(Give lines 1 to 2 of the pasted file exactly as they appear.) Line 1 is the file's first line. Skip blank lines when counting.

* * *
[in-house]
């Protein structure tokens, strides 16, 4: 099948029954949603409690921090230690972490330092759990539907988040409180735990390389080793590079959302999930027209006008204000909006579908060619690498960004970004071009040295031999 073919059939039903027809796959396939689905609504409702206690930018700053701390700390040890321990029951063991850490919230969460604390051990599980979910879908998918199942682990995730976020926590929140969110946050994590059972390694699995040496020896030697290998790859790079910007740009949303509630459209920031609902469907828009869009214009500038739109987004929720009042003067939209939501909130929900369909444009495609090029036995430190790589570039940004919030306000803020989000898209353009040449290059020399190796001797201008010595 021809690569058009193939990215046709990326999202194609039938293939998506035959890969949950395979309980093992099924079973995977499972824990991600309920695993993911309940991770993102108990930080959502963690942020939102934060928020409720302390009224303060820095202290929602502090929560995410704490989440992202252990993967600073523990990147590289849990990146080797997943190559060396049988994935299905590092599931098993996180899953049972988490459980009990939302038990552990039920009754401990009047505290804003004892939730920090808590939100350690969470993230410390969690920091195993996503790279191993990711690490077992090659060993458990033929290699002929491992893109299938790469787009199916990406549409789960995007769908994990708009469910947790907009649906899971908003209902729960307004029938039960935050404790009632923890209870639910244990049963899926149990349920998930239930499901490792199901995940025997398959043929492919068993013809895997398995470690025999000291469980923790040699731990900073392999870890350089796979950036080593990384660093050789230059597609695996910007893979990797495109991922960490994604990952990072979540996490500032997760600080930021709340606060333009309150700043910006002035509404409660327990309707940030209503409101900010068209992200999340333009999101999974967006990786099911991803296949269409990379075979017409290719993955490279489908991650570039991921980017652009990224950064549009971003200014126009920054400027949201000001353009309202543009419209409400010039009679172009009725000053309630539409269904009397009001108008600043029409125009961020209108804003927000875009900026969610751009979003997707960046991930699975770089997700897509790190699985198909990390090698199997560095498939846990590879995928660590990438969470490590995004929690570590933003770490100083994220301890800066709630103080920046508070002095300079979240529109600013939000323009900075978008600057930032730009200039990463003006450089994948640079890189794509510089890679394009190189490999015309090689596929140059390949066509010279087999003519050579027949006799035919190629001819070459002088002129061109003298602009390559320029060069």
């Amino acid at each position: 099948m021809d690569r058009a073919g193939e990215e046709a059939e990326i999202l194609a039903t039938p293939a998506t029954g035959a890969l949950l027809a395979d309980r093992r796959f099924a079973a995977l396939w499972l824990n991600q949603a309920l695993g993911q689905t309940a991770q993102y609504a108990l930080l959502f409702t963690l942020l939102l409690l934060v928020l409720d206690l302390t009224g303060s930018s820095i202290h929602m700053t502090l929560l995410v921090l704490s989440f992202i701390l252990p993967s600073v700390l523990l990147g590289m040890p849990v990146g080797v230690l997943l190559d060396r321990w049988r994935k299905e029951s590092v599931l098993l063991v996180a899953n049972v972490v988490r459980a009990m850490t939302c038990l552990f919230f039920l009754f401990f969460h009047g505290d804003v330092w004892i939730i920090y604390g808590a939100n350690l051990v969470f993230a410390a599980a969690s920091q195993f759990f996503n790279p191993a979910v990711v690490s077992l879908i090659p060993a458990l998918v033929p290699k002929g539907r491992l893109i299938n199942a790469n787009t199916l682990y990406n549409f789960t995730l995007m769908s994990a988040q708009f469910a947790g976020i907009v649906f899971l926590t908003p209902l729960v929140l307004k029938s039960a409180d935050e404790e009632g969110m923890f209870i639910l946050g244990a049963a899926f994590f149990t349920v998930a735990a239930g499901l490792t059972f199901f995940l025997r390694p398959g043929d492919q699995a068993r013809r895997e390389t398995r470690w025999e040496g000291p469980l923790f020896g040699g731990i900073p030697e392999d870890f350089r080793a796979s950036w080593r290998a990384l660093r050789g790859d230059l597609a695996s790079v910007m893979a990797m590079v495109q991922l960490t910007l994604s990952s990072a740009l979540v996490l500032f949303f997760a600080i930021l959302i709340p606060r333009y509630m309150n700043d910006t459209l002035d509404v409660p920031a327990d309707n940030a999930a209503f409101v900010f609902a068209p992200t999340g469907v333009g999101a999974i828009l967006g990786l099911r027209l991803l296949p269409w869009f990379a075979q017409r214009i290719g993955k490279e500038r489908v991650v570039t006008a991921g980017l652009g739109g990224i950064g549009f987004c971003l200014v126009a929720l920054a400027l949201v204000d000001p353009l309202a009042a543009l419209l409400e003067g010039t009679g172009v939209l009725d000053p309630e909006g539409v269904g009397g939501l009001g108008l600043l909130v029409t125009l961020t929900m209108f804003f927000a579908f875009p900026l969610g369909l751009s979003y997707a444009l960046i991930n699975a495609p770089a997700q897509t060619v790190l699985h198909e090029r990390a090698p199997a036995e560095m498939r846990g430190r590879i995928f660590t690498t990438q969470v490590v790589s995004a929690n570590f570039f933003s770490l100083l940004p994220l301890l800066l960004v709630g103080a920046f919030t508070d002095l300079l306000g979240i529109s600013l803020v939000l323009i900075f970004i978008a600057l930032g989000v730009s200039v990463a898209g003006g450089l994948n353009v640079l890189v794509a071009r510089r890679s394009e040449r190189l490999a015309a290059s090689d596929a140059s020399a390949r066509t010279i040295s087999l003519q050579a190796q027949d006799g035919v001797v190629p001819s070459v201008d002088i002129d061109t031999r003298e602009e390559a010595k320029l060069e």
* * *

[in-house]
């Protein structure tokens, strides 16, 4: 099948029954949603409690921090230690972490330092759990539907988040409180735990390389080793590079959302999930027209006008204000909006579908060619690498960004970004071009040295031999 073919059939039903027809796959396939689905609504409702206690930018700053701390700390040890321990029951063991850490919230969460604390051990599980979910879908998918199942682990995730976020926590929140969110946050994590059972390694699995040496020896030697290998790859790079910007740009949303509630459209920031609902469907828009869009214009500038739109987004929720009042003067939209939501909130929900369909444009495609090029036995430190790589570039940004919030306000803020989000898209353009040449290059020399190796001797201008010595 021809690569058009193939990215046709990326999202194609039938293939998506035959890969949950395979309980093992099924079973995977499972824990991600309920695993993911309940991770993102108990930080959502963690942020939102934060928020409720302390009224303060820095202290929602502090929560995410704490989440992202252990993967600073523990990147590289849990990146080797997943190559060396049988994935299905590092599931098993996180899953049972988490459980009990939302038990552990039920009754401990009047505290804003004892939730920090808590939100350690969470993230410390969690920091195993996503790279191993990711690490077992090659060993458990033929290699002929491992893109299938790469787009199916990406549409789960995007769908994990708009469910947790907009649906899971908003209902729960307004029938039960935050404790009632923890209870639910244990049963899926149990349920998930239930499901490792199901995940025997398959043929492919068993013809895997398995470690025999000291469980923790040699731990900073392999870890350089796979950036080593990384660093050789230059597609695996910007893979990797495109991922960490994604990952990072979540996490500032997760600080930021709340606060333009309150700043910006002035509404409660327990309707940030209503409101900010068209992200999340333009999101999974967006990786099911991803296949269409990379075979017409290719993955490279489908991650570039991921980017652009990224950064549009971003200014126009920054400027949201000001353009309202543009419209409400010039009679172009009725000053309630539409269904009397009001108008600043029409125009961020209108804003927000875009900026969610751009979003997707960046991930699975770089997700897509790190699985198909990390090698199997560095498939846990590879995928660590990438969470490590995004929690570590933003770490100083994220301890800066709630103080920046508070002095300079979240529109600013939000323009900075978008600057930032730009200039990463003006450089994948640079890189794509510089890679394009190189490999015309090689596929140059390949066509010279087999003519050579027949006799035919190629001819070459002088002129061109003298602009390559320029060069």